* Federal government studies have suggested that extreme solar flares could result in regional blackouts lasting months or even years, since critical power grid components like EHV (extremely high voltage) transformers are made in places like India and we have scant spares here in the United States. There are more than 300 aging, vulnerable EHV transformers in substations across this nation and the existing over-seas manufacturers of these transformers currently have a 3-year backlog of standing orders.
* A severe solar storm might destroy hundreds of transformers world-wide, leaving vast populations without water, sewers, hospitals, TV/radio broadcasts, fire and basic safety services. Military escorts would have to bring in fuel tankers through the ensuing chaos from our strategic reserves, since the pumps which normally transfer gasoline and diesel fuel wouldn't be operating, nor would refineries be making more.
* I understand that nothing material has been done to provide for the recovery of our power grid.
* As of 1/22/2012, the prediction was for a long, quiet series of solar cycles, following the 2013 maximum. Since our nation has already passed up years of opportunity to prepare for a solar flare disaster, and since it would take about 3 years to prepare if we started now, there are only two meaningful things to be done.
1) Shut down all nuclear power plants (before a solar flare strikes).
2) An executive order which would establish a national emergency force and plan to provide for a year's worth of backup power. Under National Guard protection and execution, helicopter deliveries of stockpiled fuel, replacement diesel generators, and replacement operating and management personnel would be made available to all of our nuclear power plants, once it becomes apparent that blackouts are imminent.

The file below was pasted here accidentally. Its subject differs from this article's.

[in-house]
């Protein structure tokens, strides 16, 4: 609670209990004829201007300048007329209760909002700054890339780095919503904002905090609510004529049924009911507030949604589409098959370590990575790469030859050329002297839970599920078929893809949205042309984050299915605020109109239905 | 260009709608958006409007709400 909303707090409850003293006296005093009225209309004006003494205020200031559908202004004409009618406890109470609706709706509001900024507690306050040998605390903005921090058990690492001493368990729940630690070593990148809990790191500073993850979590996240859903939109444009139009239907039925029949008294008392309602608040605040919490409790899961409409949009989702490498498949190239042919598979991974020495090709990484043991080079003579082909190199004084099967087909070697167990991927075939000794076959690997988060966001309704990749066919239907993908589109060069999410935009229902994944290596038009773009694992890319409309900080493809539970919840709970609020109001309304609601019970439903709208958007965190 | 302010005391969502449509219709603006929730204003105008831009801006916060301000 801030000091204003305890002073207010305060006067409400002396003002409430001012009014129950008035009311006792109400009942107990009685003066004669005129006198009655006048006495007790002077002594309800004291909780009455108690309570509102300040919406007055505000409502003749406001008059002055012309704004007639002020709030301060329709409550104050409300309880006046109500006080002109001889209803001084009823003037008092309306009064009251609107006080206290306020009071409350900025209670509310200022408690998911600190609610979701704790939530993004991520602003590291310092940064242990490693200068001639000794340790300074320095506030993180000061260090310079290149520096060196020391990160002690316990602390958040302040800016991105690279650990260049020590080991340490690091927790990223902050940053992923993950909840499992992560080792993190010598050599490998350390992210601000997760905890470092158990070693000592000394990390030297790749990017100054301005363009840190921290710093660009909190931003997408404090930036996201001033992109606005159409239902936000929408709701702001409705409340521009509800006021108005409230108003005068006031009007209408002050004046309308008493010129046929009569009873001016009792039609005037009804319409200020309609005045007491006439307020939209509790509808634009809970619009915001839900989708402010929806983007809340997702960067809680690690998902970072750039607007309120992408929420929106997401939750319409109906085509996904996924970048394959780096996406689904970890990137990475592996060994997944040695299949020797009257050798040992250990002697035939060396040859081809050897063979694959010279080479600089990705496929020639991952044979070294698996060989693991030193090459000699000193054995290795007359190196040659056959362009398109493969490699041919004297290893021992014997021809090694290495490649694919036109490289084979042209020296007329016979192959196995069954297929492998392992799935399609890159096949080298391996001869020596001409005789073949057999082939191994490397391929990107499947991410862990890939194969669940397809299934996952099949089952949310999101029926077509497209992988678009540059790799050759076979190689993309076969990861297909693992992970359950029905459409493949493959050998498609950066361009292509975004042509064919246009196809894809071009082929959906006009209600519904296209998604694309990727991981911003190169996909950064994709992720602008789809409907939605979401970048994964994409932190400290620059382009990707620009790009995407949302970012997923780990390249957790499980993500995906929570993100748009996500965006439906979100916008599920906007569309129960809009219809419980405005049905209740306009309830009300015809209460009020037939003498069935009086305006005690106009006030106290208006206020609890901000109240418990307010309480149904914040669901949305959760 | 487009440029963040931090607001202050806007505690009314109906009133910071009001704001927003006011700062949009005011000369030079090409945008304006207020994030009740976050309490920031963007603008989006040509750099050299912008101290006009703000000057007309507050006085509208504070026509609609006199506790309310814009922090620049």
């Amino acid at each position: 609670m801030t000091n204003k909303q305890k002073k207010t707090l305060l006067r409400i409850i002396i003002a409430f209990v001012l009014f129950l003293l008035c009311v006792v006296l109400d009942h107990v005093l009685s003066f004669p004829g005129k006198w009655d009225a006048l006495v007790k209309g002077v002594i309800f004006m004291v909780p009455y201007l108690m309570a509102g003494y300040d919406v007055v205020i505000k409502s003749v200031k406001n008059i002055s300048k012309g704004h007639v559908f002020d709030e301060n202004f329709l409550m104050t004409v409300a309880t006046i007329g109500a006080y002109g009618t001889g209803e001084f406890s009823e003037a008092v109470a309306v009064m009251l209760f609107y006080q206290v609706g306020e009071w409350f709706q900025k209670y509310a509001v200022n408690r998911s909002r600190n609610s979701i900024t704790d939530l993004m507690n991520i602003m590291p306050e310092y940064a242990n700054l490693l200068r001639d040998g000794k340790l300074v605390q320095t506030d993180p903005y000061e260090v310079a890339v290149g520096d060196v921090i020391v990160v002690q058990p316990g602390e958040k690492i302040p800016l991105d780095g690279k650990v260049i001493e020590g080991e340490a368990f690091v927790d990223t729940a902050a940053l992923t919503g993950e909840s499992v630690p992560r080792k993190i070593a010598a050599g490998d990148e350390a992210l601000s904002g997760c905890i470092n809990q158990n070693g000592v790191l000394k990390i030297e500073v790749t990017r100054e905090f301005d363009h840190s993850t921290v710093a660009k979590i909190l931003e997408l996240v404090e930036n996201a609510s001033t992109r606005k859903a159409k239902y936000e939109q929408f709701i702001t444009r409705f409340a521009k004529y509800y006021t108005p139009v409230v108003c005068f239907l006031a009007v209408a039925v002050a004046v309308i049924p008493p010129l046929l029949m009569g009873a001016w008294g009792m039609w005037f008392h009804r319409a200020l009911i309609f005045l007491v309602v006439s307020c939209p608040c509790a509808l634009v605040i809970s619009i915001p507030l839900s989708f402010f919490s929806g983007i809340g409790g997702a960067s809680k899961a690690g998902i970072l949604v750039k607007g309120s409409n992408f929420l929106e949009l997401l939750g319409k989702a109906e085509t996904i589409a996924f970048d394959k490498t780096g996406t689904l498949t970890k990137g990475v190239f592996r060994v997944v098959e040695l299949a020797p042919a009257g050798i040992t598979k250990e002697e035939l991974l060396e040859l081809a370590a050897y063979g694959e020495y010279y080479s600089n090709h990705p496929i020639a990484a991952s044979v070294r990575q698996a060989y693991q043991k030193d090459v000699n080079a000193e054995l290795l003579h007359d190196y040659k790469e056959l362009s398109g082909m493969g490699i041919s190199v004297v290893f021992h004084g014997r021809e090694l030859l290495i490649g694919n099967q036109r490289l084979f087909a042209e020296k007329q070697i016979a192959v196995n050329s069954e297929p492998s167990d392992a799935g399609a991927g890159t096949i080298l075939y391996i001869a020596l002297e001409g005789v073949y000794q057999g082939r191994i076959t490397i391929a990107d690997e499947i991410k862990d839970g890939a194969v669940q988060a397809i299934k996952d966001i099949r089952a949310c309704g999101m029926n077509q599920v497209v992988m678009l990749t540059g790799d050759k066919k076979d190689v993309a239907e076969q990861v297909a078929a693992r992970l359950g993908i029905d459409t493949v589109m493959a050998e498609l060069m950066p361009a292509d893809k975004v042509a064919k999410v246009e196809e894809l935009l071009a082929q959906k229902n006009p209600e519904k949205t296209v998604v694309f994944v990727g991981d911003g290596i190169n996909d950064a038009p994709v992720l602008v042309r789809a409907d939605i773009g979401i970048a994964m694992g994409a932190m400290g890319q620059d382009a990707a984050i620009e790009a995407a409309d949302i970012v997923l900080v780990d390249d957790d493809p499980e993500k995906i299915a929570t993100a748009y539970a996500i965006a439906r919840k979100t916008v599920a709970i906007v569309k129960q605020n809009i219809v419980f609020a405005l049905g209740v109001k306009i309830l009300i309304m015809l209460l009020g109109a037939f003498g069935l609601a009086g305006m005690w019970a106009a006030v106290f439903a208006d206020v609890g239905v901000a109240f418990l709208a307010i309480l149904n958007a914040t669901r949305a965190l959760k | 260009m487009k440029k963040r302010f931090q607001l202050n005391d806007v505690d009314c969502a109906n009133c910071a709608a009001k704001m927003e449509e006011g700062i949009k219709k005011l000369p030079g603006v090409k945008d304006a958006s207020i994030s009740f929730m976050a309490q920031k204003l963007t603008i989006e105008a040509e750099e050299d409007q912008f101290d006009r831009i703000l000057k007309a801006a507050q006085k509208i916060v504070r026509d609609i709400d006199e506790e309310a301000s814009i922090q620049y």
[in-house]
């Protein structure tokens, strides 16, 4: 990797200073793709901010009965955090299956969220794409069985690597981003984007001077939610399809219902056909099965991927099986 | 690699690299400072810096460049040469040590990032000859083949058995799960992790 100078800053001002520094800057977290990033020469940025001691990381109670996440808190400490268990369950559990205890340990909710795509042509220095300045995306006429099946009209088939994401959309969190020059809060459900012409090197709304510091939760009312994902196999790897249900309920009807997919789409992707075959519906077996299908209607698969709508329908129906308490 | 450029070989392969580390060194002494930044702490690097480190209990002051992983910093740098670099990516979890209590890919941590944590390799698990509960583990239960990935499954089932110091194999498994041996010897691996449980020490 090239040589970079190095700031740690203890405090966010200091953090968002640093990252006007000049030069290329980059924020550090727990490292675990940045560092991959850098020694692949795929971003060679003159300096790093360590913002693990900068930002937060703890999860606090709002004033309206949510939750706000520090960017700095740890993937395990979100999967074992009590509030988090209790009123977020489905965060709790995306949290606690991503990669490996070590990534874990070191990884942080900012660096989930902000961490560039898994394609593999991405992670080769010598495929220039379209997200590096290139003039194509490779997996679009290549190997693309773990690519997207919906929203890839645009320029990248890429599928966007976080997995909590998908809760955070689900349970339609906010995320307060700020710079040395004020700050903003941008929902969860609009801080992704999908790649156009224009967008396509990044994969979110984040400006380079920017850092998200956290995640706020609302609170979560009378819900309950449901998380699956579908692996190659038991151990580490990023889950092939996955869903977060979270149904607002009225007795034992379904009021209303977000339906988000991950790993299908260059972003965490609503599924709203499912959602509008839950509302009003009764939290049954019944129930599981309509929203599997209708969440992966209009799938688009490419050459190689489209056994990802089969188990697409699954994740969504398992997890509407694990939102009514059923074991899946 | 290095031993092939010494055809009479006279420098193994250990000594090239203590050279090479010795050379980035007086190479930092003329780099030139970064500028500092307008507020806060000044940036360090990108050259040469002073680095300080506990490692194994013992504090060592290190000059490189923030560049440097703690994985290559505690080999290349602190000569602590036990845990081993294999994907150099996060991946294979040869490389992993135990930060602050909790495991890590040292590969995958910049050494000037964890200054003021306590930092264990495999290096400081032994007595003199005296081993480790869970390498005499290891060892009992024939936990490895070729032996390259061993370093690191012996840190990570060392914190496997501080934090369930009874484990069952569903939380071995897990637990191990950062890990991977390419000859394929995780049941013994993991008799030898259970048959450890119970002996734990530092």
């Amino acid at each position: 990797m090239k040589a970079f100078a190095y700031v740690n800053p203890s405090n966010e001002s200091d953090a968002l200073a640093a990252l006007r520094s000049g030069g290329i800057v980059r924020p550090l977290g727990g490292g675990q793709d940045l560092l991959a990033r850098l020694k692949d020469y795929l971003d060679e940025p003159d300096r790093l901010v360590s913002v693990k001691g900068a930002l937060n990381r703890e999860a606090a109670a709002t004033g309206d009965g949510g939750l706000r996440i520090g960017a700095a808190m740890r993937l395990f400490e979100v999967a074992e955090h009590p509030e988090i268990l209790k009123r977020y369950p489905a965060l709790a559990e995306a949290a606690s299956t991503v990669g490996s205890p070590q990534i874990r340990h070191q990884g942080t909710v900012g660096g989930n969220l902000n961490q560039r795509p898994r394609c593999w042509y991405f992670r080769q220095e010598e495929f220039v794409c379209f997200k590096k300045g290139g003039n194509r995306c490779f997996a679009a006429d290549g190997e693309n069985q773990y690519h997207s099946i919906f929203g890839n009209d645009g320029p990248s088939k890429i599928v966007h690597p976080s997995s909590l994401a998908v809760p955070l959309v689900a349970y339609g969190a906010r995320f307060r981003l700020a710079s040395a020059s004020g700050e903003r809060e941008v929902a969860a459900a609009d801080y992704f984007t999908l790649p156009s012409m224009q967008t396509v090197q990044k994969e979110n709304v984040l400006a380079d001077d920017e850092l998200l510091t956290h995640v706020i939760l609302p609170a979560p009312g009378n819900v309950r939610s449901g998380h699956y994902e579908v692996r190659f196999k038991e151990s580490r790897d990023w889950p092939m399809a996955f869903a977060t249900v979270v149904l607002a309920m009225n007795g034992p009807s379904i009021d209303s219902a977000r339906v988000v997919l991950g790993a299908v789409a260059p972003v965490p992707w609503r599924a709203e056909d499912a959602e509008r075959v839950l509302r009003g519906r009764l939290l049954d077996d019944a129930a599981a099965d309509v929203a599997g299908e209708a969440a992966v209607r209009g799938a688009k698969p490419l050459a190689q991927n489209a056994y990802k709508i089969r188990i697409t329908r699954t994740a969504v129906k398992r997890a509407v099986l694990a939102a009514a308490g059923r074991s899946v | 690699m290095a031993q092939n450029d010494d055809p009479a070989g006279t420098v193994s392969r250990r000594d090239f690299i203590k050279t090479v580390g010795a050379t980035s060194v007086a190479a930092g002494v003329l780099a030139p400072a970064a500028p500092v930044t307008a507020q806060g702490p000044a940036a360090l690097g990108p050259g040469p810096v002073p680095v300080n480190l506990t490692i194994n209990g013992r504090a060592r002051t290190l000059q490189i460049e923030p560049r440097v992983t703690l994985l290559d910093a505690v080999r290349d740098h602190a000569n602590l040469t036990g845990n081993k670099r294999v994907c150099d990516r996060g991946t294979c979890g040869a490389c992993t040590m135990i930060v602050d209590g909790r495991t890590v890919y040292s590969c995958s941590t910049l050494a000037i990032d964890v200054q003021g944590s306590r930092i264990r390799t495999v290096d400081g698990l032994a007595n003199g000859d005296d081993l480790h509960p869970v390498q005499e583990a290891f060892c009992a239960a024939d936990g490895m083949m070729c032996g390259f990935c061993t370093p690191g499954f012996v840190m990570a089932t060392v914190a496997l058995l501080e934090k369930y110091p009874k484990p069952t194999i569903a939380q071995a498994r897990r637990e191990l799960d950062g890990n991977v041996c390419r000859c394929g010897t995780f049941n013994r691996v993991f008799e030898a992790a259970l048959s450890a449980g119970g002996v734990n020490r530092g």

Realistically, this is unlikely to happen before the dangerous 2012-2013 period has passed --unless key government and military officials can be made to think about, and publicly discuss --how dangerous it is to continue operating our nuclear power plants. Let's hope and pray that our luck holds through 2013.
Sources: John Kappenman of Storm Analysis Consultants and Metatech Corporation, as commissioned under Executive Order #13407, NASA Planetary Sciences Director James L. Green (See the February issue of Sky & Telescope), National Research Council Chair Daniel N. Baker (Space Physicist),
* I started it by default of anyone else doing this work for my part of Oregon (which I found hard to believe) --and I still appear to be the only entity, public or private, doing and posting regular monitoring along the Oregon coast. (2014 update: there's a new Radiation Network private station in Florence.) This page use to have links to other radiation monitoring networks, domestic and foreign, which I'm now restoring.
* I no longer make much of an effort to popularize my own monitoring numbers --which (to date, and thankfully) have been pretty steady and mild. I worry about giving people false assurances. Should my numbers go up, I'd worry about spreading false alarms. However, it would be wrong to stop keeping and posting this record.
* Radiation Network:
* At "Message", Mineralab/Radiation Network owner Tim investigates and posts what I consider to be honest and rational reports about unusual readings across his network. (Yes: he has identified what appear to be actual radiation alerts.) Unfortunately, very few alerts are attended to. I understand that a comprehensive "Alert Log" is being developed for a future version of RN.
* Perhaps the strongest feature of RN is its "All Station Average" graph: